BLU-RAY/DVD REVIEWS

003792Reviews & Counting
SEARCH BY TITLE # A B C D E F G H I J K L M N O P Q R S T U V W X Y Z
Revolutionary Road
DVD disk
05.28.2009 By: Mathew Plale
Revolutionary Road order
Director:
Sam Mendes

Actors:
Leonardo DiCaprio
Kate Winslet
Michael Shannon

Rating:
Movie:
Extras:
Overall:

star Printer-Friendly version
comment
WHAT'S IT ABOUT?
In a Connecticut suburb, a young couple (DiCaprio, Winslet) comes to realize that their American dreams may always be just that: dreams.
IS IT A GOOD MOVIE?
Get out. Now, while you still can. Get out of that big two-story house on your big freshly-mowed lawn before you get that promotion or wind up pregnant. Go to Paris, stop working. Find what you want to do, not what your father did. Refuse to settle for the delusion that you have to be ordinary. Or, live out the Great American Tragedy like the rest of ‘em.

Welcome to Revolutionary Road, which looks just about like any other in the Connecticut suburbs. Only this one has the Wheelers, Frank and April, the newest and youngest couple in the neighborhood. Frank’s a salesman just like his old man and April’s a failed actress, now a housewife, perhaps like her mother.

Now with two kids, the dreams they shared when they first met are starting to slip away. Frank is, like a workingman cliché, sleeping with his secretary, and April spends her days tidying up and conversing with her friend and real estate agent. Then, an epiphany: what if they move to Paris? After April realizes how much money she can make as a translator at the American Embassy, she notes that Frank will no longer have to work ten hours a day at a job he hates. They plan to leave in the fall.

But then Frank gets a promotion, while April, concerned she may be pregnant, drags herself about the house as their charming little suburban existence begins to crumble, their happiest moments viewed only as flashbacks. They blame each other and start to realize that April may be too spontaneous for her husband, and Frank may always just be a guy who made her laugh at a party once. Every day there is shouting and signs of physical violence, even when they have company.

That company is Helen Givings (Kathy Bates), who sold the Wheelers their home (white with a red door, a visual nod to director Sam Mendes’ other depiction of suburban hell, American Beauty) not long ago. At her request, she brings over her son John (Michael Shannon), an electroshocked time bomb with a knack for exposing scars who, in one afternoon, challenges and obliterates the couple in the home they’d once hoped to escape. It seems ironic, yet oddly appropriate, that someone on a four-hour leave from the “funny farm” would be the one to expose the emptiness and hopelessness of one‘s life.

Shannon is just one of the three emotional, frighteningly real performances in Mendes’ Revolutionary Road, an adaptation of Richard Yates’ acclaimed 1961 novel. There is also Leonardo DiCaprio and Kate Winslet, who portray the Wheelers. While DiCaprio occasionally borders on the theatrical (watch how comically he palms his hair back in heated situations), Winslet has rarely been better, expressing the frustrations and contempt of being an adequate nobody just as brilliantly as she did in Todd Field’s Little Children, where she also played a dispirited homemaker.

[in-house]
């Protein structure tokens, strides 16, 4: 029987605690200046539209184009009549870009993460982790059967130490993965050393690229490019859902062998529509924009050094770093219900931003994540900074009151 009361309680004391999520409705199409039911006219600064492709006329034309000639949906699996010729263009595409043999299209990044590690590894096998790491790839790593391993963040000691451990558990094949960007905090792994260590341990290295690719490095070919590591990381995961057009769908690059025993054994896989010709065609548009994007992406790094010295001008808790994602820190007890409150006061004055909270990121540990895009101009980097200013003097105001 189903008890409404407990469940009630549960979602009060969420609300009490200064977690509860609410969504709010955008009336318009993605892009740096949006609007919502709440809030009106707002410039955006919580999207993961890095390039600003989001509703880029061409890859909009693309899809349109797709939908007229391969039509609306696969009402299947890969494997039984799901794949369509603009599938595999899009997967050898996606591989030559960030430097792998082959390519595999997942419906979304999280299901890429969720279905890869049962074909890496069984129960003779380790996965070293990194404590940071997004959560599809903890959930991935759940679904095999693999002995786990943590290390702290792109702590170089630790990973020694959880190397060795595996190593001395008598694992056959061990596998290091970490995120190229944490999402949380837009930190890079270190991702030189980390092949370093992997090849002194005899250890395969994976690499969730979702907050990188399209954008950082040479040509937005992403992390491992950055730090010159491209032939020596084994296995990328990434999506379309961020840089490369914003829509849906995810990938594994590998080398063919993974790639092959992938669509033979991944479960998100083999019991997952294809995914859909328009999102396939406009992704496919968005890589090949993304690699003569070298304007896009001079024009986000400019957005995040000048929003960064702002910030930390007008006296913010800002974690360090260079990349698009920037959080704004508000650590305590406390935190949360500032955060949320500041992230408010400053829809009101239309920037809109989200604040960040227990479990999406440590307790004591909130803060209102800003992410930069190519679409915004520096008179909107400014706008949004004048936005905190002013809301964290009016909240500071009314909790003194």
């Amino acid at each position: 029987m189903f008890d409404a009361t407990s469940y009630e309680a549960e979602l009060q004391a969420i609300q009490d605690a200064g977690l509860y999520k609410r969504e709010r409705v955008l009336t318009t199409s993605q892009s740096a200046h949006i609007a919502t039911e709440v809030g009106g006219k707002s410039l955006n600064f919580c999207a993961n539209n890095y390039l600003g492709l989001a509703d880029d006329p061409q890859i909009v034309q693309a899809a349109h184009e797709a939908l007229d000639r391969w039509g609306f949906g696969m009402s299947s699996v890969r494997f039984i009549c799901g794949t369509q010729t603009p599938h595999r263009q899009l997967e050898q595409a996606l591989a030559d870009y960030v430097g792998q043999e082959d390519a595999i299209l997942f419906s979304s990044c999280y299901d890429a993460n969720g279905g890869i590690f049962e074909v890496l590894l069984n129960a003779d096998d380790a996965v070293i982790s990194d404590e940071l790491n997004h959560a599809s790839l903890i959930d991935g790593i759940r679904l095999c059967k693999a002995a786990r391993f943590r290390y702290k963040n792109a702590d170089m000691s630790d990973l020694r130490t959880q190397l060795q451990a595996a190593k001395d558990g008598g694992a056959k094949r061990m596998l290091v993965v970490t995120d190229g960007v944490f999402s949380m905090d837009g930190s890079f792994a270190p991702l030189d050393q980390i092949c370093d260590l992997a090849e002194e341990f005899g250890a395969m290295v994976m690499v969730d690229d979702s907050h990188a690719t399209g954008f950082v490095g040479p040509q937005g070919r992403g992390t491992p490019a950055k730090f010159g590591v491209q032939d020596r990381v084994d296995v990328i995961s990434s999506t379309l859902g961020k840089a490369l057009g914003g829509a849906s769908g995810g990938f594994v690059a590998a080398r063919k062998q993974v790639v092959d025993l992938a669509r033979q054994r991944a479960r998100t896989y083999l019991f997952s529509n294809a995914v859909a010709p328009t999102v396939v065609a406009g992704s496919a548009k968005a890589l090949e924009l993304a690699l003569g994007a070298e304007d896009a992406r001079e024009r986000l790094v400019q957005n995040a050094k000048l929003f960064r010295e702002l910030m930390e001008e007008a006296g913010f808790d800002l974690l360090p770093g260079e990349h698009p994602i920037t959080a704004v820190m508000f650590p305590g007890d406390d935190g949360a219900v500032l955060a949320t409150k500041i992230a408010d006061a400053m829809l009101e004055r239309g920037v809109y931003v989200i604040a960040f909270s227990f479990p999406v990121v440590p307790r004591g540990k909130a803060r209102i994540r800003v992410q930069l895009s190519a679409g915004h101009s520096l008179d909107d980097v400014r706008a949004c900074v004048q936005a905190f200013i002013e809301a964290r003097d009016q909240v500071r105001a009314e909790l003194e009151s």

Revolutionary Road, which was 2008’s most revealing and truthful film, is set in a town just like any other town, on a block just like any other block, in a house just like any other house, where there are people just like you. They have dreams, but they also have laundry. One will have to wait.
THE EXTRAS
Commentary with Director Sam Mendes and Screenwriter Justin Haythe: The duo has a great chemistry, which, in addition to the numerous details into the making of Revolutionary Road, makes this a very good track and a must-listen for admirers of the film and those behind it.

Deleted Scenes (9:49): There are 5 here, each available with an optional commentary by Mendes and Haythe, who expand on where the scenes would have come in the film and why they were cut. Moments include more tension between Frank and April, flashbacks (Frank of his childhood, riding the train with his father; April of the couple’s first time in their new home), and more. These are all good, and were discarded for pacing reasons.

Lives of Quiet Desperation: The Making of Revolutionary Road (29:00): Interviews (with Winslet, DiCaprio, Mendes, etc.), on-set footage, and plenty of ass-kissing highlight this look into the film’s production. Topics include: Winslet working with her husband and re-teaming with DiCaprio, Richard Yates’ novel, the film’s themes, shooting on-location, the production design (props, costumes, et al.), and the cast’s characters.

Previews.

Unfortunately, the Theatrical Trailer, which was by far the best of last year, is not included.
FINAL DIAGNOSIS
Sam Mendes' Revolutionary Road is less pretentious and lighter on symbolism than American Beauty, but it approaches a similar topic with the same observant eye. In addition to brilliantly painting a tragic story that many may be too in denial to relate to, the film hosts great performances and a remarkable design, both of which will be touchstones of the genre.

Also available on June 2nd is the Blu-ray.
Strikeback
Not registered? Sign-up!
Or

Best Selling

| November 2016 More Best Selling
  • 1
    Harry Potter (Complete)
  • 2
    Captain America: Civil War
  • 3
    Finding Dory
  • 4
    The Secret Life of Pets
  • 5
    Star Trek Beyond

Featured Youtube Videos

Views and Counting

Movie Hottie Of The Week

More